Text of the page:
Investment manager Jim Barksdale, winner of yesterday’s Democratic primary for U.S. Senate, is an anti-establishment outsider with a simple message: Our national debt is too high, wages are stagnant and government needs to start working for the people instead of special interests and their lobbyists. Jim’s message is both authentic and extremely appealing to voters across the ideological spectrum. The contrast between an outsider with a fresh voice and the longtime incumbent frames Johnny Isakson in a very bad light.
The seismic shift in attitudes among traditionally reliable Republican-inclined white voters along with the fact that year after year African-Americans and Latinos make up a bigger share of the population and the electorate will make the 2016 election unlike any Johnny Isakson has seen before.
Johnny Isakson: Seeking Re-election in an Uncertain Political Climate
The year before Isakson went to Washington, our national debt stood at $5.5 trillion. By 2015, it had more than tripled to $18.2 trillion. During that period, Isakson has been a consistent vote to raise the national debt limit, voting to do so at least eight times.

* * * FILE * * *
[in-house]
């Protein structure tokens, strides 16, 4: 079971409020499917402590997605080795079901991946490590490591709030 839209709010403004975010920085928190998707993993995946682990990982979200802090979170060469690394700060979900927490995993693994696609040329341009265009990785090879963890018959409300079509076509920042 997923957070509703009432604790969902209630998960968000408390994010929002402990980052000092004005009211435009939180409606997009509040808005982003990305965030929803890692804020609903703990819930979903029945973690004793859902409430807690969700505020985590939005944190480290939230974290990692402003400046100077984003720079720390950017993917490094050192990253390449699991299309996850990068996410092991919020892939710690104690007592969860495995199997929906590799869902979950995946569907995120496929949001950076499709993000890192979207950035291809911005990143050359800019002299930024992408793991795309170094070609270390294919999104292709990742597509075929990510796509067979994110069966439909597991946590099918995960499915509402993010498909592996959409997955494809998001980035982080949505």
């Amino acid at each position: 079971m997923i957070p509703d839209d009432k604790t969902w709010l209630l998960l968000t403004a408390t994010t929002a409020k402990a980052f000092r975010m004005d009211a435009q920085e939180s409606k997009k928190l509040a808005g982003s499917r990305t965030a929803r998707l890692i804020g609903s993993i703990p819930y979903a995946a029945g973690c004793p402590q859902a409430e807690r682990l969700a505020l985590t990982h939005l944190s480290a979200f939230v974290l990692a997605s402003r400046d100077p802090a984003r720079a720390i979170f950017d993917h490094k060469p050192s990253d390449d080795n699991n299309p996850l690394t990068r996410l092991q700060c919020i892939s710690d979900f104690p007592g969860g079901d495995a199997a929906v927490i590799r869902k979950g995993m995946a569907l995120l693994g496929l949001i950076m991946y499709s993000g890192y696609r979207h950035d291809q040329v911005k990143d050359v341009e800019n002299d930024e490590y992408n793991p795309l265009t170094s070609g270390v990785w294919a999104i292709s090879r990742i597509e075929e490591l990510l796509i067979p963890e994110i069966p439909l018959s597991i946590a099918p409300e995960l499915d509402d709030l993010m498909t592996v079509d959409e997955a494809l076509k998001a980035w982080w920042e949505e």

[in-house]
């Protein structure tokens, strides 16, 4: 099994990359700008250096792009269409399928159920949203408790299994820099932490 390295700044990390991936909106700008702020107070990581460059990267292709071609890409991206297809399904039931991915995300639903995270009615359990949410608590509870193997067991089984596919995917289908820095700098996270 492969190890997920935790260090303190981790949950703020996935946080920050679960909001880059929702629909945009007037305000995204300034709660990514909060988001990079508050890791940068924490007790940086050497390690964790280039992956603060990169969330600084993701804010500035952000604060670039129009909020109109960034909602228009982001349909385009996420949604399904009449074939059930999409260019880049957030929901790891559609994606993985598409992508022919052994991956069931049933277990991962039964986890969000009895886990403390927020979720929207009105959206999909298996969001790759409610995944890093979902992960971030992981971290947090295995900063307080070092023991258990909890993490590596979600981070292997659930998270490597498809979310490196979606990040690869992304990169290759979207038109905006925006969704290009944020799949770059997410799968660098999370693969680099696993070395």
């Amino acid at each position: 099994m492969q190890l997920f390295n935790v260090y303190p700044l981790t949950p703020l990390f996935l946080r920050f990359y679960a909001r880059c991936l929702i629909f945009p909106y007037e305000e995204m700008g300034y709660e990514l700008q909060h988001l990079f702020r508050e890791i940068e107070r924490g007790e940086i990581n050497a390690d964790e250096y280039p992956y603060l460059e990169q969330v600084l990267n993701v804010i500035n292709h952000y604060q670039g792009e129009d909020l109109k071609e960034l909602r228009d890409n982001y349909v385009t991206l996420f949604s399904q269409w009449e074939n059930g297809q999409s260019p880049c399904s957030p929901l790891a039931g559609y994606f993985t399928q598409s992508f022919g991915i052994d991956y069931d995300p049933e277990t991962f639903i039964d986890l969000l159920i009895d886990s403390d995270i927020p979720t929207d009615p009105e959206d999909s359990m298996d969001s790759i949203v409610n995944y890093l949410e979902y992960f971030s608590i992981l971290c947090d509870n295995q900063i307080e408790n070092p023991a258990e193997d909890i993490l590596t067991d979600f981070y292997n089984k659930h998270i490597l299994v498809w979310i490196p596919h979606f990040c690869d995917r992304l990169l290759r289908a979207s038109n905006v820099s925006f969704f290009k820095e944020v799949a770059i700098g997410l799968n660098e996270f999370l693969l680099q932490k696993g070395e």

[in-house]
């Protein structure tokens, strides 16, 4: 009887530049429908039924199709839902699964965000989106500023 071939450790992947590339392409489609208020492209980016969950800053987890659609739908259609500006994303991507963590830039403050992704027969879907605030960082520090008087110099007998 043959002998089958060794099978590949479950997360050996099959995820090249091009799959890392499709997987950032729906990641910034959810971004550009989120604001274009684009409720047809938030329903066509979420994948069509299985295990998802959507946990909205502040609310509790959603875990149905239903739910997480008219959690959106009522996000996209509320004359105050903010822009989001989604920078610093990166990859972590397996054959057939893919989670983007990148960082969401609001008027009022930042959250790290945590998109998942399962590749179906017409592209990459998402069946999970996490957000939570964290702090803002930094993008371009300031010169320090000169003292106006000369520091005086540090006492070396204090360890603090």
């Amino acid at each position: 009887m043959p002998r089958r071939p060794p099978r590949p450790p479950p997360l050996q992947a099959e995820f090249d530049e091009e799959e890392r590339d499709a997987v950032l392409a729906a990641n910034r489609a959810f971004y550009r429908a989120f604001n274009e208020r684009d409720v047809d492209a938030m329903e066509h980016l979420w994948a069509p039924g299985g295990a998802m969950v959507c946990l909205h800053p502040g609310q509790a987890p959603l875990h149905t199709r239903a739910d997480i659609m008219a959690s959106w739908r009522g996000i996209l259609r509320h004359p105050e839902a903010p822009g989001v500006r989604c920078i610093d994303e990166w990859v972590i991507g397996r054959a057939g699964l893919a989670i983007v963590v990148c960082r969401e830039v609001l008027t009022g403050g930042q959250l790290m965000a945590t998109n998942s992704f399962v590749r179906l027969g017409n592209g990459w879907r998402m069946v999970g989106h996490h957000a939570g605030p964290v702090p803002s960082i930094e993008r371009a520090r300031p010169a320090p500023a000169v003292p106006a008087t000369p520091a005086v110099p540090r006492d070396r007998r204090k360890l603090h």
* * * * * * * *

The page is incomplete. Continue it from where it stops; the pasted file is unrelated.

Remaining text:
Bad trade deals have cost Georgia heavily. The state has lost 135,200 manufacturing jobs since NAFTA was implemented, while free trade with China has cost Georgia 93,700 jobs through 2013. Isakson voted for CAFTA and more recently, repeatedly voted for both Trade Promotion Authority and the Trans-Pacific Partnership Agreement. Johnny Isakson has sent millions of American jobs overseas by voting for every single bad foreign trade deal since he got to Washington. Jim Barksdale will fight to end those deals and bring jobs back to Georgia, as trade deals that reduce jobs and wages are not good for both workers or business.